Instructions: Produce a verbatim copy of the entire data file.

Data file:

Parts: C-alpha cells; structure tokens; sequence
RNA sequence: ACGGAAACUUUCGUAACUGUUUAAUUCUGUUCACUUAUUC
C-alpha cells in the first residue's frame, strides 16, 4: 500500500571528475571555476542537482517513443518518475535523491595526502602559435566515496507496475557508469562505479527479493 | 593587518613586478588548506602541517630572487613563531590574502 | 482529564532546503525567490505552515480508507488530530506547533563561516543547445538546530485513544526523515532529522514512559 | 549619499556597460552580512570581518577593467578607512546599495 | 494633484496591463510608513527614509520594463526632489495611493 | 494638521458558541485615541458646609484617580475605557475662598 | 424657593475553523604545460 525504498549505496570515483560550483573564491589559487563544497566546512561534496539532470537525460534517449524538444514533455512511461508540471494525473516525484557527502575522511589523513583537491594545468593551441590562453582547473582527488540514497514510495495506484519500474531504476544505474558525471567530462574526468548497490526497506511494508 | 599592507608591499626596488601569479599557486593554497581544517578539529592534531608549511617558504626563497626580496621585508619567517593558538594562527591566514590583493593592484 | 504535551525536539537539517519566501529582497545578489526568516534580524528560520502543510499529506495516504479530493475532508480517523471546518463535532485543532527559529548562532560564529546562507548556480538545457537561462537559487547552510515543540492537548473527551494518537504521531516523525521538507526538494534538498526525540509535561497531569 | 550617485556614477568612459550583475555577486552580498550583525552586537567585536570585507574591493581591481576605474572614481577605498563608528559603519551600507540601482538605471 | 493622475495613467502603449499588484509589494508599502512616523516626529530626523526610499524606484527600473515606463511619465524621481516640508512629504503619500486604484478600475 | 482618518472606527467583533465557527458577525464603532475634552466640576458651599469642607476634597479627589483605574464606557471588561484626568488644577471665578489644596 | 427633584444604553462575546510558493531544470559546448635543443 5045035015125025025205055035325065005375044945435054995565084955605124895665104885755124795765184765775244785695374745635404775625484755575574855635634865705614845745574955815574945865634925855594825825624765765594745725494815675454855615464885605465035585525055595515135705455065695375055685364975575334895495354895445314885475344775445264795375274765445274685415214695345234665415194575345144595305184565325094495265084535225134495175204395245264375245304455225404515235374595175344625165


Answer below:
Parts: C-alpha cells; structure tokens; sequence
RNA sequence: ACGGAAACUUUCGUAACUGUUUAAUUCUGUUCACUUAUUC
C-alpha cells in the first residue's frame, strides 16, 4: 500500500571528475571555476542537482517513443518518475535523491595526502602559435566515496507496475557508469562505479527479493 | 593587518613586478588548506602541517630572487613563531590574502 | 482529564532546503525567490505552515480508507488530530506547533563561516543547445538546530485513544526523515532529522514512559 | 549619499556597460552580512570581518577593467578607512546599495 | 494633484496591463510608513527614509520594463526632489495611493 | 494638521458558541485615541458646609484617580475605557475662598 | 424657593475553523604545460 525504498549505496570515483560550483573564491589559487563544497566546512561534496539532470537525460534517449524538444514533455512511461508540471494525473516525484557527502575522511589523513583537491594545468593551441590562453582547473582527488540514497514510495495506484519500474531504476544505474558525471567530462574526468548497490526497506511494508 | 599592507608591499626596488601569479599557486593554497581544517578539529592534531608549511617558504626563497626580496621585508619567517593558538594562527591566514590583493593592484 | 504535551525536539537539517519566501529582497545578489526568516534580524528560520502543510499529506495516504479530493475532508480517523471546518463535532485543532527559529548562532560564529546562507548556480538545457537561462537559487547552510515543540492537548473527551494518537504521531516523525521538507526538494534538498526525540509535561497531569 | 550617485556614477568612459550583475555577486552580498550583525552586537567585536570585507574591493581591481576605474572614481577605498563608528559603519551600507540601482538605471 | 493622475495613467502603449499588484509589494508599502512616523516626529530626523526610499524606484527600473515606463511619465524621481516640508512629504503619500486604484478600475 | 482618518472606527467583533465557527458577525464603532475634552466640576458651599469642607476634597479627589483605574464606557471588561484626568488644577471665578489644596 | 427633584444604553462575546510558493531544470559546448635543443 5045035015125025025205055035325065005375044945435054995565084955605124895665104885755124795765184765775244785695374745635404775625484755575574855635634865705614845745574955815574945865634925855594825825624765765594745725494815675454855615464885605465035585525055595515135705455065695375055685364975575334895495354895445314885475344775445264795375274765445274685415214695345234665415194575345144595305184565325094495265084535225134495175204395245264375245304455225404515235374595175344625165